Former DC Publisher Paul Levitz was the linchpin in keeping the old comics distribution paradigm alive. Since he’s not there anymore– and since the SUPERHERO MOVIE Can no longer be ignored… Everything is going to change. Things will change so much– that I’m afraid a previously unreleased, unpublished Warren Ellis Hellblazer comic finally seeing print is not going to make up for all wacky new stuff we’ll be forced to do if we want to keep reading these things.

Luckily for me (and every other retailer and collector)– most of this (except DC’s cross-country move) is a ways away from now.

Which is good for me, as I simply refuse to read comics on a computer or any other electronic gizmo. (I can barely stand to view short comic book previews on a LCD screen of any kind… So digital comics are definitely out for me as a reading option.) I like the tactile sensation of holding a book. I like being able to bury my nose in the paper pages (unless the book was printed in China of course).

But I’m an old man by today’s standards. Sooner than I’d like, kids will grow up not knowing what paper periodicals are.

Many comics have long been printed as loss leaders for merchandising sales anyway. I once had a DC Bigwig tell me that the Wonder

It's "Do or Die" with the Benjamins.

Woman comic hadn’t made any real profit (or had lost money) since the ’60’s… But DC couldn’t afford to stop publishing it because of the huge yearly windfall they received from merchandising the only RECOGNIZABLE Female Superhero. DC felt (and rightly so), that if they didn’t show they were making the effort to publish at least one MONTHLY Wonder Woman comic– that they would seem to be abandoning the character… And they would severely harm Wonder Woman’s merchandising potential.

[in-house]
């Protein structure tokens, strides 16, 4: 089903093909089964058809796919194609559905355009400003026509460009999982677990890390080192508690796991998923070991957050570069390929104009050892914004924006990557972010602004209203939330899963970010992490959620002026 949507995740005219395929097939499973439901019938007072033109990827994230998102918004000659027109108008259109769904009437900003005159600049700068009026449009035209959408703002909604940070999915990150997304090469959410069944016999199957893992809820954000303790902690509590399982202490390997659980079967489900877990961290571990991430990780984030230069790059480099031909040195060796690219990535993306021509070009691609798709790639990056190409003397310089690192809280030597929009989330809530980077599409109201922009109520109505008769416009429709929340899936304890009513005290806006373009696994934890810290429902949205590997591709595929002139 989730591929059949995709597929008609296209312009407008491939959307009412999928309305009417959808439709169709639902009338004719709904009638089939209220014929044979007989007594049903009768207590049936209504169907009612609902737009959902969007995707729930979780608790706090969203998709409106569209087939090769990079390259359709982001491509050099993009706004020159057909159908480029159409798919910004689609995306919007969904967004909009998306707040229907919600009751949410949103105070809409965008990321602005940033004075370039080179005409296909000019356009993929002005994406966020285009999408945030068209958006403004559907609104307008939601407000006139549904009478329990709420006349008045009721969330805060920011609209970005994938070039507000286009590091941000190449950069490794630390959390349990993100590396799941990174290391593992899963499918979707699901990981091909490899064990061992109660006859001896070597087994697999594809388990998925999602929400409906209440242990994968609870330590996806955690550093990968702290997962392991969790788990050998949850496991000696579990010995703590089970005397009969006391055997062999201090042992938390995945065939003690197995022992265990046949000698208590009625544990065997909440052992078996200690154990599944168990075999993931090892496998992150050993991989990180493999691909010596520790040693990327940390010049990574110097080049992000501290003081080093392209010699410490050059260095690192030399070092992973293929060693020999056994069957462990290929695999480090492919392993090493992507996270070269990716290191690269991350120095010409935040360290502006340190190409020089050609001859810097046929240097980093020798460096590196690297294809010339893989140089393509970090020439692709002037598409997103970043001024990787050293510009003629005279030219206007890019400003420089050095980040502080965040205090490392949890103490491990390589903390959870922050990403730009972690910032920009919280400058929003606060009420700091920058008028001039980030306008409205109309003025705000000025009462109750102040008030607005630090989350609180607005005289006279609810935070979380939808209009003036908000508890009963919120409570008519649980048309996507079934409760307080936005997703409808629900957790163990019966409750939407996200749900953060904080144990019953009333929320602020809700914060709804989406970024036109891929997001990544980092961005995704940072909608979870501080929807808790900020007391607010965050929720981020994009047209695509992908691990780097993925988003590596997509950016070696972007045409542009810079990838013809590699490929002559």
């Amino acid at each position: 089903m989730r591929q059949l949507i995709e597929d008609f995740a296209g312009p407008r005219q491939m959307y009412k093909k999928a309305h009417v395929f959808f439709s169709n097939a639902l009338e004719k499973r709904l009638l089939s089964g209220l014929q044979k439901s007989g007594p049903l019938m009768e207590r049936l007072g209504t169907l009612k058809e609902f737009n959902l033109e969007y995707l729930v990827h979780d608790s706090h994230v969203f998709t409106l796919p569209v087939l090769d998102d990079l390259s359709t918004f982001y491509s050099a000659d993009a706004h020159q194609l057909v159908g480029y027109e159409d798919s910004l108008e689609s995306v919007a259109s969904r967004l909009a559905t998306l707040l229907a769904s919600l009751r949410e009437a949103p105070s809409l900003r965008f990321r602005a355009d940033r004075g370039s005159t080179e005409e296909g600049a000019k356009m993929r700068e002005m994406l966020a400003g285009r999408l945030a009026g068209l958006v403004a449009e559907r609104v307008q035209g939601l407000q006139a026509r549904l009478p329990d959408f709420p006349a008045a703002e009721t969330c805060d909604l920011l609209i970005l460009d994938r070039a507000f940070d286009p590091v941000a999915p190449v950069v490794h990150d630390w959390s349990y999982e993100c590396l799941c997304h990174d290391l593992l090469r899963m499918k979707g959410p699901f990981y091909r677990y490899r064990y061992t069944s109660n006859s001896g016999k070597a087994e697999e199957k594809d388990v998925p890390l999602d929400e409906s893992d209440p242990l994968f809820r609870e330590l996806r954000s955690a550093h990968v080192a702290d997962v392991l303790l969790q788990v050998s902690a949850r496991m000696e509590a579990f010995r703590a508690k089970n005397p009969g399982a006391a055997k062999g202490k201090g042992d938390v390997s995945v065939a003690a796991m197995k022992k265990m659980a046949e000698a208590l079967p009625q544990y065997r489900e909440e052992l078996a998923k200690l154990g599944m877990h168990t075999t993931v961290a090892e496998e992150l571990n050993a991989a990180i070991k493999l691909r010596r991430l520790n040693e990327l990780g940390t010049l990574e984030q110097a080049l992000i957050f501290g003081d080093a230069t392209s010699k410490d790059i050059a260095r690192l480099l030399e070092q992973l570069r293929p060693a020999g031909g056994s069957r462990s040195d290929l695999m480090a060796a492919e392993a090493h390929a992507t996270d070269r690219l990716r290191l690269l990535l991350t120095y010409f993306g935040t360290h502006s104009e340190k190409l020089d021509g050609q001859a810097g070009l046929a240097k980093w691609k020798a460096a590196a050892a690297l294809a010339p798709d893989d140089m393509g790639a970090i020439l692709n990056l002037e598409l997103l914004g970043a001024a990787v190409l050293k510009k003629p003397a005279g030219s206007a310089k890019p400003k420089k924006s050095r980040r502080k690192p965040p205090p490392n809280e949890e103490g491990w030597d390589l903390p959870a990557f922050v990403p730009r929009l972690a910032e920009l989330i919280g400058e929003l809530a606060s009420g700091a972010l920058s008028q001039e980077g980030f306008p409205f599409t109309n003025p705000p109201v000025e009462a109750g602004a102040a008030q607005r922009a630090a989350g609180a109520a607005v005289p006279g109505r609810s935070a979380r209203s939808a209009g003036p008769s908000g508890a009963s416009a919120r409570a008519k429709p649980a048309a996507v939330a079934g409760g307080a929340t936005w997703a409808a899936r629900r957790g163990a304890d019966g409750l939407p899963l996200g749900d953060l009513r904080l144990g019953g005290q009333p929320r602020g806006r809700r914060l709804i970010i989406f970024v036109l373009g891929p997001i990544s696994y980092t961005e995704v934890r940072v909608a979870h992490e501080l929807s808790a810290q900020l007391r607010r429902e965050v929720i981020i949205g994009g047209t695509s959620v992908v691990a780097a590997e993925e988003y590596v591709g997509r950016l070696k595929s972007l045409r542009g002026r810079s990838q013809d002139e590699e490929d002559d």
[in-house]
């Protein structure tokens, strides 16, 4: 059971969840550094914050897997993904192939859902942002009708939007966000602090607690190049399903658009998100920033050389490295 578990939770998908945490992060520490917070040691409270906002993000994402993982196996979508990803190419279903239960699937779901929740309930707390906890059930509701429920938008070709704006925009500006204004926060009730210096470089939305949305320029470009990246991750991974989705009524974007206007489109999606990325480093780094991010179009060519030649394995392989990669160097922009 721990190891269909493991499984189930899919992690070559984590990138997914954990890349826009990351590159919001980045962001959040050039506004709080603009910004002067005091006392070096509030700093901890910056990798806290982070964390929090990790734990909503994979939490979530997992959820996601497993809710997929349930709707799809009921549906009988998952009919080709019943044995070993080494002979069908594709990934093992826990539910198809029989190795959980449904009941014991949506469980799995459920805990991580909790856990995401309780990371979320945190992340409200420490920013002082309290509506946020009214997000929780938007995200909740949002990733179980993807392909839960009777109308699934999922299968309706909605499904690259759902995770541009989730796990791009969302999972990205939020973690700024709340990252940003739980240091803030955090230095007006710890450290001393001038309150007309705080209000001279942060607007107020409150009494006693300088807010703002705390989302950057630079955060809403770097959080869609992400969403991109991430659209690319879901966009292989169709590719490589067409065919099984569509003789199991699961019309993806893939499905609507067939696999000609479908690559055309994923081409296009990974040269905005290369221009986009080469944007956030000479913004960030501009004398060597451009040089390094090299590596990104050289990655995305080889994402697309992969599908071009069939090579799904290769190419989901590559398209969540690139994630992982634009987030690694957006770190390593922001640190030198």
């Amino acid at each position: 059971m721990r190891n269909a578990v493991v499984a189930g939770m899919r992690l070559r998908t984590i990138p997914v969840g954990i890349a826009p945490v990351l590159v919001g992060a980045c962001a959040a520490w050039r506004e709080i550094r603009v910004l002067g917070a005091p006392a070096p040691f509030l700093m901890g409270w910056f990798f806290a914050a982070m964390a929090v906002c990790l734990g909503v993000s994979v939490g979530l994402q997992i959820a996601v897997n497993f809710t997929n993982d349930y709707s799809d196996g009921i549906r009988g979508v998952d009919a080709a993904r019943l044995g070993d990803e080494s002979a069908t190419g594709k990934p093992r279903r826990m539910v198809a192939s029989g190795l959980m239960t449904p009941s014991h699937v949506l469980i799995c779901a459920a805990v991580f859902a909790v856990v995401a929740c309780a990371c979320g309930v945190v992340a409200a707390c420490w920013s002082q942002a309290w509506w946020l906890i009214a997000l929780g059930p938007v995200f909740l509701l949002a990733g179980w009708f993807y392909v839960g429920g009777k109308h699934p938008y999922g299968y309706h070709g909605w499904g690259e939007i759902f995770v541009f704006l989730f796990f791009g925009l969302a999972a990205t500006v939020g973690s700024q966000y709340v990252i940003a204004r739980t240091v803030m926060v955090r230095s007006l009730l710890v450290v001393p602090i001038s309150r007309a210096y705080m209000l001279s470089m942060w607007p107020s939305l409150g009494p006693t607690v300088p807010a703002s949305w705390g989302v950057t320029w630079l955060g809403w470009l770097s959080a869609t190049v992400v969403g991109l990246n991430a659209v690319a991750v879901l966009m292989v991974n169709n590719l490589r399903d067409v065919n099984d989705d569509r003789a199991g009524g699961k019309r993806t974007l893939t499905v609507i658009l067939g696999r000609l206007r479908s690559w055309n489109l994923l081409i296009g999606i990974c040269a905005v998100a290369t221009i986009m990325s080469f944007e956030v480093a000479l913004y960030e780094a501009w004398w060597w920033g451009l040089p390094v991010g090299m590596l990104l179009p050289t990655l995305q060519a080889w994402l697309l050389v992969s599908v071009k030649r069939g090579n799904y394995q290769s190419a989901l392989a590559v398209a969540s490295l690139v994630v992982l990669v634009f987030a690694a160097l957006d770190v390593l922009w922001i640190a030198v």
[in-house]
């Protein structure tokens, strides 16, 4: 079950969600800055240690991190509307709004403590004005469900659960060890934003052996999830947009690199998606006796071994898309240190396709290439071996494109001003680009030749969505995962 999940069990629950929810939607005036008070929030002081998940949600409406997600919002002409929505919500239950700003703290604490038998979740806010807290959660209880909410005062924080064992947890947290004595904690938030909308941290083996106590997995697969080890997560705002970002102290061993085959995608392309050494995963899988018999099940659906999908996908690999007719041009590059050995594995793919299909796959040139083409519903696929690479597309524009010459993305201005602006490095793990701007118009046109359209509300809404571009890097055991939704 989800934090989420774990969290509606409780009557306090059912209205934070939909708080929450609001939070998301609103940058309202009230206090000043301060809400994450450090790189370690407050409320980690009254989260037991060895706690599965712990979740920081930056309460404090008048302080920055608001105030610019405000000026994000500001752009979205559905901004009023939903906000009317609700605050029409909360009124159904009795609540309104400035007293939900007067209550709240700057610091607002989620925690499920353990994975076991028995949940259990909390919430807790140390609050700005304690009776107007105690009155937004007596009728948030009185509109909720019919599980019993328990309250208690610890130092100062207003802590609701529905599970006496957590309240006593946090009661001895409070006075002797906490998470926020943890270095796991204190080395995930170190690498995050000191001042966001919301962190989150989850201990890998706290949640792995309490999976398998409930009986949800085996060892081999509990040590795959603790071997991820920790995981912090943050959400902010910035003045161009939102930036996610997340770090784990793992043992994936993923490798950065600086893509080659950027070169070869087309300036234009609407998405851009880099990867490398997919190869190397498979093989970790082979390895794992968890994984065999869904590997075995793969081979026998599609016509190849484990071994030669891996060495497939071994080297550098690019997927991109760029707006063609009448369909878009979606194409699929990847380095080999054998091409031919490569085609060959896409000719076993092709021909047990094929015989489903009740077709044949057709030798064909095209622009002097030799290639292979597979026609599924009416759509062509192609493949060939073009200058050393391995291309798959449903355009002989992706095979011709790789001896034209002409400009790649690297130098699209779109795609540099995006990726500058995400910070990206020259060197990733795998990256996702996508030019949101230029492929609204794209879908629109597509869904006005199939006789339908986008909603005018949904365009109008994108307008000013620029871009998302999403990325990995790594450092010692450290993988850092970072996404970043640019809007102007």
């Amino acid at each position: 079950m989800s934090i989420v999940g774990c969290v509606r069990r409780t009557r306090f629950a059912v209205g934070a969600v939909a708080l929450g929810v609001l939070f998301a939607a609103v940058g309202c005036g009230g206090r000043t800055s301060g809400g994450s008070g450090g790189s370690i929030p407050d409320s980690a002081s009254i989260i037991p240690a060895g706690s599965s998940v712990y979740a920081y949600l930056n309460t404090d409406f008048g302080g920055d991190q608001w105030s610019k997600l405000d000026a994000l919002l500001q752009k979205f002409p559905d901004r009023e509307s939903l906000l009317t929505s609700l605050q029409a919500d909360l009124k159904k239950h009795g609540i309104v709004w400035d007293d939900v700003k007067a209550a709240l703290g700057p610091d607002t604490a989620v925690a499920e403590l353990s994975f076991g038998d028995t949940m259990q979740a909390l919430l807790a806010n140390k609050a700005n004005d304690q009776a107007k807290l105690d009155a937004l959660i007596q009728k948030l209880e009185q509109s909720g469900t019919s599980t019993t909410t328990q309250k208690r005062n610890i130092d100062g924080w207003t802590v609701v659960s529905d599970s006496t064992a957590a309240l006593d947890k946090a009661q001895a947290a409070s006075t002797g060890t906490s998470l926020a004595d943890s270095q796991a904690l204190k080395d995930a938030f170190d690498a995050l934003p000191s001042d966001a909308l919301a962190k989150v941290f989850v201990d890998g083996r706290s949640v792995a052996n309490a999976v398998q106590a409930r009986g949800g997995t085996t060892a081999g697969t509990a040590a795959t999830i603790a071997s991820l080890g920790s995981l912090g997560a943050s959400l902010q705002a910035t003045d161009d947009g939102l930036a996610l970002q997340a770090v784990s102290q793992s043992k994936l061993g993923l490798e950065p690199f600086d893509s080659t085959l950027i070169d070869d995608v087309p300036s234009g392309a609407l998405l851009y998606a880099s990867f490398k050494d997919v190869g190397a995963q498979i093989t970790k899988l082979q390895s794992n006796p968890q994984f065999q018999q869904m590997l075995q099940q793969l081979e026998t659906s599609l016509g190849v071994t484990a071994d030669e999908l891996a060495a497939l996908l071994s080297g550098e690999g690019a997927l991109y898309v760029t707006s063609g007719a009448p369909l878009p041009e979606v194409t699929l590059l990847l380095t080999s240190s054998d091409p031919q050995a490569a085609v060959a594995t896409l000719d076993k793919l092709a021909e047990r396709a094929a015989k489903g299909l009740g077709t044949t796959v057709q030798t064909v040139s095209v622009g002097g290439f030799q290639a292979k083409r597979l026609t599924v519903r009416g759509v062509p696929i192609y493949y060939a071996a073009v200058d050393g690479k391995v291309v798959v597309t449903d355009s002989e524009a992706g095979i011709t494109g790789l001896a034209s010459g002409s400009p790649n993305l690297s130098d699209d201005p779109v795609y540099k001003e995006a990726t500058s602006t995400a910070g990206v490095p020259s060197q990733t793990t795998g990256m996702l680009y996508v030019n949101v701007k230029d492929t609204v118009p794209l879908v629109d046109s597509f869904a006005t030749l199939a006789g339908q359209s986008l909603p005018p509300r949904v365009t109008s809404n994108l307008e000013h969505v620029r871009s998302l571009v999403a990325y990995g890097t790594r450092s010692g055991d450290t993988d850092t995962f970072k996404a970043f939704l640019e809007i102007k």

As stated above, Brick & Mortar Comic Book Stores will CEASE to EXIST (as we know them) if the Big Two decide one day to go all digital, all the time.

But I don’t need to tell retailers any of this. The smart ones already get it. DISNEY could care less about them– and will violently jilt every comic book retailer the MINUTE they figure out how to make more money on comics utilizing the DIGITAL MEDIUM.

As costs for physical distribution– including gas, paper, ink and other essential materials continues to rise– comics (especially floppies) will eventually price themselves out of the market. (Hell, they’re almost there now.)

I’m not relishing this occurring in the least. But it WILL happen.

Pissed off about comic book quality now? Wait until you have to spend $80 of your own paper and printer ink to print out some great comic you’ve just read on your iPad… Because one day soon– that’s the only way that– you’ll be able to hold a new paper “comic book” in your hands.